Typhoon “Nanmadol”, with wind speed of 230 km/h, makes landfall in Japan

Typhoon 'Nanmadol', with wind speeds of 230 km/h, makes landfall in Japan

The JMA has warned the area could face “unprecedented” danger from high winds and high tides.


Typhoon Nanmadol made landfall in southwestern Japan on Sunday night, as authorities urged millions to seek shelter from the storm’s high winds and torrential rain.

The Japan Meteorological Agency (JMA) said the typhoon officially made landfall at around 7pm local time (1000 GMT) as its eyepiece approached the city of Kagoshima.

It has a speed of up to 234 kilometers (146 miles) per hour and has dumped up to 500 mm of rain in less than 24 hours over areas of southwestern Kyushu.

At least 20,000 people have spent the night in shelters in Kyushu’s Kagoshima and Miyazaki prefectures, where the JMA has issued a rare “special warning” – one that is issued only when conditions are forecast. witnessed once in a few decades.

National broadcaster NHK, which collated information from local authorities, said more than seven million people had been told to move to shelters or shelter in fortified buildings to weather the storm.

Evacuation warnings are not required, and authorities have at times struggled to convince people to move to shelters in the face of severe weather.

They sought to banish worries about the weather system throughout the weekend.

“Please stay away from dangerous places and evacuate if you feel even the slightest sign of danger,” Prime Minister Fumio Kishida tweeted after convening a government meeting about the storm.

“It’s dangerous to evacuate at night. Move to a safe place while it’s still light outside.”

The JMA warned the area could face “unprecedented” danger from high winds, high tides and torrential rain, and called the storm “very dangerous.”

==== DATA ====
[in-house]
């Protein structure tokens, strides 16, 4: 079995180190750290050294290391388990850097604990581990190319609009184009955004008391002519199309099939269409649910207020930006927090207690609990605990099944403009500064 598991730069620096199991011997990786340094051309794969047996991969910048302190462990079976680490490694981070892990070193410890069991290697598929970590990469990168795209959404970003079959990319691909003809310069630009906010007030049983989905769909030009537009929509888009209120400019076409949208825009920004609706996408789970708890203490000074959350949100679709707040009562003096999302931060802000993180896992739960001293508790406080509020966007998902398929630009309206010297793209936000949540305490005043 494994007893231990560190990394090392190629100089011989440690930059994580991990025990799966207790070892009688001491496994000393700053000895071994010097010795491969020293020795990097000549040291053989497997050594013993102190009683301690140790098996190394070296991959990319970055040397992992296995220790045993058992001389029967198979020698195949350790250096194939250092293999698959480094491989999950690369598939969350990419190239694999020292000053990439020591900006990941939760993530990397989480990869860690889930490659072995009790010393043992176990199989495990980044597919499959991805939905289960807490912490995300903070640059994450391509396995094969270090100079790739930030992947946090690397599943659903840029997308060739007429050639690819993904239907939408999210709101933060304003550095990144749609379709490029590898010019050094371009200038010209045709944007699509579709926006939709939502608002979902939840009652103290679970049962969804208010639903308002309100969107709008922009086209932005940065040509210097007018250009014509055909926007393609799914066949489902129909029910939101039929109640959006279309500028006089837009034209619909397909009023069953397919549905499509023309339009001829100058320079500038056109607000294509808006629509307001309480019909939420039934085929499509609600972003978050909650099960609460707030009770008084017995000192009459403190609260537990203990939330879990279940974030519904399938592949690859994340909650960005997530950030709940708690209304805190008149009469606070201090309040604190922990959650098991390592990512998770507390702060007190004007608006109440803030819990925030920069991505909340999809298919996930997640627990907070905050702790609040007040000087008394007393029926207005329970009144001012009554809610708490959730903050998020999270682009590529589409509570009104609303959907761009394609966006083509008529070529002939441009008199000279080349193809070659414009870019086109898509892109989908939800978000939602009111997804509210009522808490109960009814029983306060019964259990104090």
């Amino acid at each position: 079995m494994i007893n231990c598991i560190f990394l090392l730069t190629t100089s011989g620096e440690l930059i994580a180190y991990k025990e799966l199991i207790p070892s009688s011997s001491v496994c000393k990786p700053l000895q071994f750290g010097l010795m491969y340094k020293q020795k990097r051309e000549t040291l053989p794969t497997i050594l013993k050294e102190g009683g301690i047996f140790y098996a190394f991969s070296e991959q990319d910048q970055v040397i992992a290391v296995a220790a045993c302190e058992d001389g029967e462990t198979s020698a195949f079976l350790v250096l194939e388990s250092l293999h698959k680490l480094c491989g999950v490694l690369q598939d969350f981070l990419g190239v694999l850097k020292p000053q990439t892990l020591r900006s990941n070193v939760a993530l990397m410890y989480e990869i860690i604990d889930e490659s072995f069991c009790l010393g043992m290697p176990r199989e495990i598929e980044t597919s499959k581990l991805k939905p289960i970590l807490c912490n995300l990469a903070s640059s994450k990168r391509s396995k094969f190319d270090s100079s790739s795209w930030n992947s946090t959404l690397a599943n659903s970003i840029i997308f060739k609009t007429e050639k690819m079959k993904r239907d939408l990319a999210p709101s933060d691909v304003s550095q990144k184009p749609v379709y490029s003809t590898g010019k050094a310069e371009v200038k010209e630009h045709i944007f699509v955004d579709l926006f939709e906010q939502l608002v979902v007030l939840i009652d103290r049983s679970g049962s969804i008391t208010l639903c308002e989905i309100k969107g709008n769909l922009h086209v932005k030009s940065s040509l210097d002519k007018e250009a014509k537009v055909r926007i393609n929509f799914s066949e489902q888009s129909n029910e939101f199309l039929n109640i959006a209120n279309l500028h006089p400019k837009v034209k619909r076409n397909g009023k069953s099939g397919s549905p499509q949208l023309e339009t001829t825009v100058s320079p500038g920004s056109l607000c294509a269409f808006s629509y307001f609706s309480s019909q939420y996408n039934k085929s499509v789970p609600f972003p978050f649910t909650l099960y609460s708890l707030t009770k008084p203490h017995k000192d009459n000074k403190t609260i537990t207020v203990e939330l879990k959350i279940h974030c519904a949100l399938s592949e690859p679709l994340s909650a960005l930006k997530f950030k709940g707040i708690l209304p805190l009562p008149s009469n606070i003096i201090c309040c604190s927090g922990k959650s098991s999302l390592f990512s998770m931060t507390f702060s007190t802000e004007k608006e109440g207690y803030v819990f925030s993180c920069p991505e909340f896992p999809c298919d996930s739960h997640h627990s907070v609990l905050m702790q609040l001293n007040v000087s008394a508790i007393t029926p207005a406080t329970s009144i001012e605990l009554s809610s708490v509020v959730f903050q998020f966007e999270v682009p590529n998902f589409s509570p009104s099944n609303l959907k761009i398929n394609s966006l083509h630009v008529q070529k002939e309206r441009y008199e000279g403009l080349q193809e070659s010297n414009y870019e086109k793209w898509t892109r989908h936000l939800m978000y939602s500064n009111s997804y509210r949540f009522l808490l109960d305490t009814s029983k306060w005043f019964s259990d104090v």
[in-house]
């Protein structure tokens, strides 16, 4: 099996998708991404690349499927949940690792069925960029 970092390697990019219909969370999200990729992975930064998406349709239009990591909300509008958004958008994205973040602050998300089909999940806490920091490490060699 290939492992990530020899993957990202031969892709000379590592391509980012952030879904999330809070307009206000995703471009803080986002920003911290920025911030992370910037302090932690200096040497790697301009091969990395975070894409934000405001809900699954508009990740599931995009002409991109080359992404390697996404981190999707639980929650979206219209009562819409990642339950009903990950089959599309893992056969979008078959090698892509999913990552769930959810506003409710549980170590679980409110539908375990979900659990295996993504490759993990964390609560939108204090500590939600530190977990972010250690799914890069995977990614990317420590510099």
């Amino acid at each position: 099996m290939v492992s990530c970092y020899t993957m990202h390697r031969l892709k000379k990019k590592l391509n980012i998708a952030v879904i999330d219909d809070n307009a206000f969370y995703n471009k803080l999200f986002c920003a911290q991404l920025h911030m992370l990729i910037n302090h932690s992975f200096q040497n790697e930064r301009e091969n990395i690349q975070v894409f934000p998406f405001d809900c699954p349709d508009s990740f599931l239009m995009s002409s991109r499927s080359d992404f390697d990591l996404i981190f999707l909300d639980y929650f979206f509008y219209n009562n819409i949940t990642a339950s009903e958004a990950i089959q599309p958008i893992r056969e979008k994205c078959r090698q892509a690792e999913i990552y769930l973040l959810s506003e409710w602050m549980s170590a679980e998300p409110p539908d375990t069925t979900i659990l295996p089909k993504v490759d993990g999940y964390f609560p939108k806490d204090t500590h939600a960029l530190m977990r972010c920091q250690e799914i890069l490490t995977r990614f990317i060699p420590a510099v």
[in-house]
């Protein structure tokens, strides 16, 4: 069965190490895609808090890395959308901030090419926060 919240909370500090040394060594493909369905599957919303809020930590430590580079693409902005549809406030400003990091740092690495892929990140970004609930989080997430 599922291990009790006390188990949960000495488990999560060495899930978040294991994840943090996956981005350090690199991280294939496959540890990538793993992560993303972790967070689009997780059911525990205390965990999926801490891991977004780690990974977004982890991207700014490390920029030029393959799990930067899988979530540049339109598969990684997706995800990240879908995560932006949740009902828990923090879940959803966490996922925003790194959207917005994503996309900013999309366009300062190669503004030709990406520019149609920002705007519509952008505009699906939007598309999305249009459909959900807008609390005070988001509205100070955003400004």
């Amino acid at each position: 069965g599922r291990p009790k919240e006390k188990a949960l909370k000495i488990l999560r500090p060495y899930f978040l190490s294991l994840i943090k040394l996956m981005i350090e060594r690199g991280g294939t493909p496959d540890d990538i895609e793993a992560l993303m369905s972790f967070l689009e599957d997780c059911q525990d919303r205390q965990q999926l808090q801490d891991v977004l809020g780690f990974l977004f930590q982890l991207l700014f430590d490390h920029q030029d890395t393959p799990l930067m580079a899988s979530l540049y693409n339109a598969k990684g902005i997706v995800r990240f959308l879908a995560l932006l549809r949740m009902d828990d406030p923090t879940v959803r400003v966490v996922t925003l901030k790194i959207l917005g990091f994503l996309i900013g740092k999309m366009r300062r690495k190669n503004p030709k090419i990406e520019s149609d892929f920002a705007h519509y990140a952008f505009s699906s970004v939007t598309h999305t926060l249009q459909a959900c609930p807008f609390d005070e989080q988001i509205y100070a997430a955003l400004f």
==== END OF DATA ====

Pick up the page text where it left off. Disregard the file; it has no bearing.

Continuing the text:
“The storm-affected areas are seeing the kind of rain that has never been seen before,” Hiro Kato, head of the Weather Warning and Monitoring Center, told reporters on Sunday.

“Especially in landslide-warned areas, it’s very likely that some kind of landslide will occur.”

He called for “maximum caution even in areas where disasters are not common.”

By Sunday evening, utility companies said nearly 200,000 homes across the region were without power.

Trains, flights and ferries have been canceled until the storm passes, and even some convenience stores – which are usually open all hours and are considered a lifesaver in a disaster – have had to close. .

– ‘As cautious as possible’ –

“The southern part of the Kyushu region could see unprecedented winds, high waves and high tides,” the JMA said on Sunday, urging residents to exercise “the highest possible caution.” body”.

On the ground, an official in the Kagoshima city of Izumi said conditions were rapidly deteriorating on Sunday afternoon.

“The wind is getting very strong. The rain is also falling heavily,” he told AFP. “The outside is completely white. Visibility is almost zero.”

In the Kyushu city of Minamata, fishing boats tethered for safety bounce in the waves, as seawater gushes from the sea and swaths of rain wet the boardwalk.

The storm, which has weakened slightly as it approaches inland, is expected to turn northeast and sweep across Japan’s main island through early Wednesday.

Japan is currently in typhoon season and faces about 20 such typhoons a year, frequently seeing heavy rains that cause landslides or flash floods.

In 2019, Typhoon Hagibis made landfall in Japan when the country hosted the Rugby World Cup, claiming the lives of more than 100 people.

A year earlier, Typhoon Jebi closed Osaka’s Kansai airport, killing 14 people.

And in 2018, floods and landslides killed more than 200 people in western Japan during the country’s annual rainy season.

Climate change is increasing the severity of storms and making extreme weather like heat waves, droughts and flash floods more frequent and intense, scientists say.

(Except for the title, this story has not been edited by NDTV staff and is published from an aggregated feed.)

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